Think, specifically, about what you can afford to spend each month on the car and insurance. Don’t forget about maintenance and gas, too.

Doing these calculations and putting together a budget first will help you figure out how much money you should ask for when you fill out your loan application.

Consider a Higher Down Payment

You’ll have an easier time getting approved for a car loan — even if you don’t have a credit score — if you’re able to put down a larger down payment.

This makes you a more credible lending candidate. It will also help to lower your monthly car payments, so it’s a good strategy for every car buyer to use.

Consider a Co-Signer

You can also increase your chances of getting approved if you find someone who can co-sign your loan.

A co-signer is someone with a high credit score who agrees to take over your loan payments if you default.

Having someone co-sign your loan can help to bring down the monthly payments and give you better terms and interest rates.

A co-signer is a great option to consider.

Just keep in mind that it’s a big responsibility, and it can be difficult to find someone who’s willing to co-sign your loan. You may have to ask a few different people before you get a “yes”.

Gather Appropriate Documents

Make sure you have all the necessary documentation ready to go when you apply for your auto loan, too.

The following are some documents that will help you make a good case for yourself and prove that you can pay back the loan:

  • A copy of your bank statement to verify your monthly income
  • Documentation of recurring bills like your cell phone or utility bills — this helps to show that you pay your other bills on time each month
  • Pay stubs or other documents that provide proof of employment

If you can provide these documents when you’re applying for a loan, you’ll have a much better chance of getting approved.

Work with an Online Lender

You can also increase your chances of having your auto loan application approved if you work with an online lender.

Online lenders are often more flexible than traditional lenders and are willing to work with a wider range of customers.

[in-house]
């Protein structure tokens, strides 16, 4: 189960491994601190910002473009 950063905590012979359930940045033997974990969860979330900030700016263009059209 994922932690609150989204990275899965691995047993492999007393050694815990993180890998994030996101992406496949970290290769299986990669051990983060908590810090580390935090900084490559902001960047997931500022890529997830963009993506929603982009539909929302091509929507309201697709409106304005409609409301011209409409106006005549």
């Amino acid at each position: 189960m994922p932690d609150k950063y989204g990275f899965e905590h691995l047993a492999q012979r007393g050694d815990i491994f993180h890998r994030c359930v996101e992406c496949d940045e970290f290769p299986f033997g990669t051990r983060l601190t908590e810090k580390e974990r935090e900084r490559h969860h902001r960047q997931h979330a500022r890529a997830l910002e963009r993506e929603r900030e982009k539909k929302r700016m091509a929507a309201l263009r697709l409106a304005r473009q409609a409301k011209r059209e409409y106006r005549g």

Keep in mind that online lenders also tend to have better loan terms and rates, so it’s worth working with them even if you do have a good credit score.

Tips for Building Your Credit Score

If you want to build up your credit score before you apply for a car loan, there are a few different steps you can take, including the following:

  • Make all of your loan payments on time
  • Pay your utility bills and other bills on time, too
  • Open a credit card account and pay your balance in full each month (it’s a common mistake to assume that you should carry a balance over from month to month)
  • Don’t apply for too many credit cards or loans at once (this has a negative effect on your credit score)

Once you have your auto loan application approved, you can also use that loan to build your credit score.

If you make the monthly payments on time, you’ll start building credit and will have an easier time getting approved for loans in the future. You might also be able to refinance your loan later to get better terms.

Apply for No Credit Car Loans Today

If you don’t have a credit score but need a car, you still have options (that don’t involve taking public transportation for the rest of your life).

There are lots of no credit car loans that you can apply for.

If you meet the minimum qualifications listed above and keep these other tips in mind, you’ll have a much easier time having your application approved.

Are you ready to apply for an auto loan? If so, we can help at First Financial.

Contact us today to learn more about our auto loan requirements or to fill out an application.

7 Life-Saving Tips That’ll Raise Your Credit Score Quickly

Do you want to raise your credit score quickly? If you follow these tips, you'll see improvement in your score in no time.

7 Life-Saving Tips That’ll Raise Your Credit Score Quickly

16% of Americans have a credit score of below 579. This is the lowest level of the FICO score and is categorized as “very poor”.

A poor credit score can have a serious impact on your personal life and can affect your business negatively as well.

While no one can guarantee that you will hit an exceptional score, there are steps you can take to improve your credit score.

Here are seven tips to raise your credit score quickly.

1. Check Your Report for Errors and Omissions

The very first step to take is to get a copy of your credit card report. This is the only way to know where you stand before you figure out the specific actions to take to make things better.

This is, however, not all you will be doing with your report. Go through it carefully, checking for any error and omissions.

Look for things like a repaid debt that’s been listed as a default or a loan you repaid on time that is not listed.

If you identify any of these issues, move to have them corrected. This action in itself can add a few points to your rating.